1611: Emilia Lanier became the first Englishwoman to publish and collect patronage from her original poetry with the publication of fifteen poems, all about or dedicated to particular women, in her “booke,” titled in Latin, Hail, God, King of the Jews. She was the fourth woman in England to publish her poetry, but the first to demand payment in return for it. The first to see herself as equal to the paid male authors of the era.
This was the same year that the King James Bible was first printed. This was eight years after the death of Queen Elizabeth I. This was 180 years after nineteen-year-old Joan of Arc was burned at the stake.
The Querelle des Femmes is “the woman question.”
Frenchmen of the early fifteenth century created a literary debate: what is the role and the nature of women? Is it stemmed within a “classical” model of human behavior; gnarled and rooted with misogynistic platonic tradition? Should women actually be allowed into politics, economics, and religion? There are scholars that say this debate radiated across several European countries for three centuries before finally fizzling out.
But it is still there; has crossed
continents, has crossed oceans, is sizzling, sparking up fires, flaring out
into the night, leeching onto the trees, onto buildings, onto people, onto
anything flammable. It is burning down monarchs and their thrones. It is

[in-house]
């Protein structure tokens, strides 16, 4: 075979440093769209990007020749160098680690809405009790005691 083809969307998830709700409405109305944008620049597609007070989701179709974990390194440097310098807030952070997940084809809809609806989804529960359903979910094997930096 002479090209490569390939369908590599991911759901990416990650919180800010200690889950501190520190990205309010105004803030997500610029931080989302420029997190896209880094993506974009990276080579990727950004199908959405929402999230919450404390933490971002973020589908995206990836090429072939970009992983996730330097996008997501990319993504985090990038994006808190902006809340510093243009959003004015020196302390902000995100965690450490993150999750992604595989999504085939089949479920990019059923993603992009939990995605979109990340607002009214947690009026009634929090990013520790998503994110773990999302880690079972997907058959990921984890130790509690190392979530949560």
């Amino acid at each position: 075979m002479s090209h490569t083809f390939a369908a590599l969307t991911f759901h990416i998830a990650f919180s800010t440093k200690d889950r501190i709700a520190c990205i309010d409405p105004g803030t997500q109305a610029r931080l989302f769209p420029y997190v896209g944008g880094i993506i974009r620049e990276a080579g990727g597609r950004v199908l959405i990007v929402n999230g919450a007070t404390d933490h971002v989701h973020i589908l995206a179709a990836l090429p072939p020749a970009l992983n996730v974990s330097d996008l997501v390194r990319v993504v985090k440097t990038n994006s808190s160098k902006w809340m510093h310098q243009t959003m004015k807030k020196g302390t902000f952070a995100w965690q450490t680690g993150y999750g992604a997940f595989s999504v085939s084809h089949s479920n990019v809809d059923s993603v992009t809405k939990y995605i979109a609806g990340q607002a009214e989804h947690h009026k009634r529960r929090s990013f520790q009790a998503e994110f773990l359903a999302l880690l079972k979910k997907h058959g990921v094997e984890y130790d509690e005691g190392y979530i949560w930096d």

raking back the blazing coals.
Exposing the charred corpses.
Proving their death.
Burning and burning and burning them
twice more to prevent the collection of relics.
It is chucking the ashes into the Seine River.
Lilith: who was made at the same time, at the same place, from the same earth, from the same soil as Adam, got herself written out of the Bible because she thought herself to be Man’s equal. Because she got bored of the *******. Because she wanted to be on top during ***. Lilith was replaced in the book of Genesis with a more-or-less subservient woman that was made from the rib of man instead of the same dirt and dust. She was replaced with a woman that Adam named “Eve.” She was replaced with a woman who served as nothing more than the scapegoat for Man’s downfall.
The original Querelle des Femmes.
1558-1603: Queen Elizabeth I ruled England in what is considered to be a masculine position. Although a woman can take the throne, can wear the crown, can wield the scepter, can run the country, the actual divine task that goes along with being a part of the monarchy, being a god on Earth, is thought to be the duty of a man.
Nicknamed The ****** Queen, Elizabeth never married,
never found a proper suitor,
never produced a direct Tudor heir,